STRENGTH SENSEI SUPPLEMENT REVIEW
Curcumin: The Inflammation Fighter!
A closer look at a natural alternative to NSAIDs
If you want to master a skill, you have to practice it…a lot! It’s not unusual for gymnasts, figure skaters, and dancers to train 20+ hours a week. Such training demands increase the risk of overuse injuries. Athletes in contact sports such as football and the martial arts often get banged up, resulting in painful inflammation that affects their ability to train and compete. One solution is drugs.
The drug of choice for inflammation belongs to a category called nonsteroidal anti-inflammatory drugs (NSAIDs). Here are four major types of NSAIDs and their brand names:
- Aspirin. Brand names include Bufferin, Bayer, and St. Joseph. Available without a prescription (over the counter).
- Naproxen. Brand names include Naprosyn and Aleve. Available without a prescription and higher dosages with a prescription.
- Ibuprofen. Brand names include Motrin and Advil. Available without a prescription and higher dosages with a prescription.
- Celecoxib. The brand name is Celebrex and is only available with a prescription.
Do these drugs work? Absolutely! And because several of these drugs are available without a prescription, athletes, and others with pain and inflammation issues self-treat. The problem is that these drugs have side effects.
For example, the Annals of Medicine published a report in 2009 that said that side effects can occur from the first dose of NSAIDs, including stomach upset, liver issues, and blood disorders. Estimates as high as 16,500 deaths each year have been attributed to the use of NSAIDs, particularly from gastrointestinal bleeding.
One alternative to NSAIDs are products called nutraceuticals, a term invented by Charles R. Poliquin’s colleague Dr. Mark Houston. Nutraceutical combines the words nutrition and pharmaceutical, so substances that have the benefits of drugs without most of the side effects because they are considered food products, not drugs.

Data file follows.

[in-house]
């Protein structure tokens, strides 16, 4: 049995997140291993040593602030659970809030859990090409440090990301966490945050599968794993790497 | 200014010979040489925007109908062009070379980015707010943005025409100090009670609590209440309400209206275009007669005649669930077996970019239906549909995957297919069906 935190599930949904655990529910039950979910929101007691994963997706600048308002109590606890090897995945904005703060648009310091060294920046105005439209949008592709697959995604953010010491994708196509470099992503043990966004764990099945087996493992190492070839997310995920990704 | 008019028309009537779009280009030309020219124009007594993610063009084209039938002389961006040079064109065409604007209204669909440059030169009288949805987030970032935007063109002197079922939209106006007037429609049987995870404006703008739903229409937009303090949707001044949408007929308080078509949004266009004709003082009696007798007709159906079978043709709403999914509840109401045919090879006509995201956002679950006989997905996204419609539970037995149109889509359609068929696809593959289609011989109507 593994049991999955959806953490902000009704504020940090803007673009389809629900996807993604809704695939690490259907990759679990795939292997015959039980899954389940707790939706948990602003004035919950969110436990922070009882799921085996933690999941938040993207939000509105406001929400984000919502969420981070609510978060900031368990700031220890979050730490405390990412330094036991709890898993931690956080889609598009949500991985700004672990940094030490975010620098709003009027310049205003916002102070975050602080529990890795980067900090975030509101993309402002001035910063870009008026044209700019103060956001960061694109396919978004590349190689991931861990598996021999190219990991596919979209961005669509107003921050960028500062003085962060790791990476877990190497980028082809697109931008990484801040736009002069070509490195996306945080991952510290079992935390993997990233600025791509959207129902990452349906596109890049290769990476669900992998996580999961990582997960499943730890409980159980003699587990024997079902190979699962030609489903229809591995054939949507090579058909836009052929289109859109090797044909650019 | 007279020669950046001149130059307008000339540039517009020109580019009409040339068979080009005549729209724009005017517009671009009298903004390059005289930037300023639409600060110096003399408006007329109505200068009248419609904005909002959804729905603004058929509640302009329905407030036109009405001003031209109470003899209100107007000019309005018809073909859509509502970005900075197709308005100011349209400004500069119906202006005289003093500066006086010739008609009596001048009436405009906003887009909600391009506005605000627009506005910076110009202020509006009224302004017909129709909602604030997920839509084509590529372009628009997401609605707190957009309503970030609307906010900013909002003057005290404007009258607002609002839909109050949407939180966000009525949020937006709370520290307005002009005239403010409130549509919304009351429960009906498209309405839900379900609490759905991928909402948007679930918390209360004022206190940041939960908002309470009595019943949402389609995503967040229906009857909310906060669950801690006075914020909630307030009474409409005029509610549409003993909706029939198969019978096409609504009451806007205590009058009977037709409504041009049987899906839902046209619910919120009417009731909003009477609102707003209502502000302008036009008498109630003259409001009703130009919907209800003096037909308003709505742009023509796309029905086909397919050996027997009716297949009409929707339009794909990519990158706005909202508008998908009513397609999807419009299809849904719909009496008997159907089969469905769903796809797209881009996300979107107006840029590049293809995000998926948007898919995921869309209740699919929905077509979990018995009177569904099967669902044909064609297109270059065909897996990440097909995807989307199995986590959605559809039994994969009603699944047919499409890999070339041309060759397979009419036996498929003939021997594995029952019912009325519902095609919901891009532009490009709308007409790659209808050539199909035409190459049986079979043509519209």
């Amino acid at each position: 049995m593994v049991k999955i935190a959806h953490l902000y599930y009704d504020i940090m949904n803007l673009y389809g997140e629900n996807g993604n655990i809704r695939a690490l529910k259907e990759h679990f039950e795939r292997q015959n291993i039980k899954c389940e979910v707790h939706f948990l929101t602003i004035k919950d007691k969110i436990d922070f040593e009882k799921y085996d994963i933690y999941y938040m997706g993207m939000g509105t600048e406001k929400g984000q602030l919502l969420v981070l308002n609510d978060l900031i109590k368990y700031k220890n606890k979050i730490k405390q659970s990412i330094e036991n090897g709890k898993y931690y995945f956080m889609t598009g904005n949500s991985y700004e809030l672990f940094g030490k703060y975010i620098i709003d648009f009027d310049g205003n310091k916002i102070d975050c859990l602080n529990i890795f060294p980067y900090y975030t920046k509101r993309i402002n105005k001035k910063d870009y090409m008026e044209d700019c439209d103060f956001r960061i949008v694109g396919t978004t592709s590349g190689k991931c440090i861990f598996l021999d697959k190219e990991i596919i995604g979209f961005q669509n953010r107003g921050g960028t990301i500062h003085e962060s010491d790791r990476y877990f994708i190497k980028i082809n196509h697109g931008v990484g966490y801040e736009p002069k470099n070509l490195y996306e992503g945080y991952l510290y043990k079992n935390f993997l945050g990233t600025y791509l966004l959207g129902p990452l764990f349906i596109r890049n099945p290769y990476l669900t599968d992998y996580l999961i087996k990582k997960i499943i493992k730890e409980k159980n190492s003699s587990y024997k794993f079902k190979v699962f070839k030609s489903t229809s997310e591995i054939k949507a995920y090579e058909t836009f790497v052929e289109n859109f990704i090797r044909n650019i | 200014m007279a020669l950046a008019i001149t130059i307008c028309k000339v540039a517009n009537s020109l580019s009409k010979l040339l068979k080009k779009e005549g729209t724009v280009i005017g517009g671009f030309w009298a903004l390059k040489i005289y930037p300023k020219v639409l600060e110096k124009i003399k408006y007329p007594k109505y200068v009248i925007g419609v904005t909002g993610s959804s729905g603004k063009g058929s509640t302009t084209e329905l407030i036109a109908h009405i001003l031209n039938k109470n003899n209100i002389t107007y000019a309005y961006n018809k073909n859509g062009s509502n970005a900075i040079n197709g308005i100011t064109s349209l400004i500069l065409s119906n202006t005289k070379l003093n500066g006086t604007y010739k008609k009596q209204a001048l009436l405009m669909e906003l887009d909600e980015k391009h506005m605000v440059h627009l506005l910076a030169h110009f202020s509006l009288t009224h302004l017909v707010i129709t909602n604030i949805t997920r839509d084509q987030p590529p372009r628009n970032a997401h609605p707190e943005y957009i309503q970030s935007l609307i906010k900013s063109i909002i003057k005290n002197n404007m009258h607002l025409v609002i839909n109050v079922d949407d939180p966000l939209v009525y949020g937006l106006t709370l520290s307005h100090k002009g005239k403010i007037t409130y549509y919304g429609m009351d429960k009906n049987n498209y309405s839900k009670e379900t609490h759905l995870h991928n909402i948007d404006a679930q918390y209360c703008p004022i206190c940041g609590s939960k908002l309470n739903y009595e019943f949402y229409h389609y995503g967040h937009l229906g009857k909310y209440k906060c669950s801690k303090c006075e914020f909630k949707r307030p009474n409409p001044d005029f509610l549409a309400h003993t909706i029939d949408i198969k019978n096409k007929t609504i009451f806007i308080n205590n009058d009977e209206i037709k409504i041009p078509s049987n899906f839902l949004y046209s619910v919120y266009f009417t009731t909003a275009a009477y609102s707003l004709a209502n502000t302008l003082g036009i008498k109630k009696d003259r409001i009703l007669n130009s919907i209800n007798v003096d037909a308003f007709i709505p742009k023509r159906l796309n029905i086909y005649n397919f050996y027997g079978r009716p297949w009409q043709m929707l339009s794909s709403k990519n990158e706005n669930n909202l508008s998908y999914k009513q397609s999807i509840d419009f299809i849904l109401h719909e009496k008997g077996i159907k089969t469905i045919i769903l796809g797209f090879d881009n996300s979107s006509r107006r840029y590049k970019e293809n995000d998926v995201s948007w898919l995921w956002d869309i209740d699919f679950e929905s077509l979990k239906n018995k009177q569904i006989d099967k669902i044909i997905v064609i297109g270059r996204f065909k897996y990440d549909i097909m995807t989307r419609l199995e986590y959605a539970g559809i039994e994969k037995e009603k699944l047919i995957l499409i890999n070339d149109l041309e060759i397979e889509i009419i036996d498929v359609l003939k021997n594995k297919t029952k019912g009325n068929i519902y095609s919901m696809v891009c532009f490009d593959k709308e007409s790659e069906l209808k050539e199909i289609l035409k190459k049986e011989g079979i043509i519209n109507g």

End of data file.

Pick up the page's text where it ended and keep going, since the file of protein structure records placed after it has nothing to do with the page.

Curcumin is derived from the flowering plant turmeric, part of the ginger family. Popular with dishes in India, its history dates back to the ancient Greeks and Romans, who discovered its medical benefits.
Curcumin contains bioactive compounds called curcuminoids. Curcuminoids have many valuable functions, including helping to inhibit inflammation. The Strength Sensei would often recommend a high-quality fish oil and products that contain curcumin for his clients with joint pain.
Just because a nutraceutical can help reduce inflammation, that doesn’t necessarily mean that it can be just as effective as an NSAID. In this case, a nutraceutical can be used in conjunction with an NSAID, such that less of the drug is necessary. Curcumin, for example, has been used to reduce the symptoms of rheumatoid arthritis and osteoarthritis.
Consider that seven of the 10 leading causes of mortality are associated with chronic inflammation, including diabetes, Alzheimer’s disease, and chronic respiratory disease. As such, NSAIDs have become one of the most widely prescribed drugs in the world. Fortune Business Insights published a report on May 28, 2020, saying the NSAID market was 15.58 billion in 2019 and is projected to reach 24.35 billion by 2027!
Curcumin has been extensively studied for its ability to prevent or treat several types of cancer. In a study on the effects of curcumin on prostate cancer published in the journal Prostate, researchers concluded, “Curcumin could be a potentially therapeutic anti-cancer agent, as it significantly inhibits prostate cancer growth, as exemplified by LNCaP in vivo, and has the potential to prevent the progression of this cancer to its hormone refractory state.” As such, many nutrition companies include curcumin in their prostate supplements.
The numerous healing properties of curcumin have a long history in folk medicine and have been extensively studied in Western science. Whether you’re dealing with a banged-up knee or just want to improve your quality of life, curcumin belongs in your kitchen cabinet. (TSS)
Dorai T, Cao YC, Dorai B, Buttyan R, Katz AE. Therapeutic potential of curcumin in human prostate cancer. III. Curcumin inhibits proliferation, induces apoptosis, and inhibits angiogenesis of LNCaP prostate cancer cells in vivo. Prostate. 2001 Jun 1;47(4):293-303.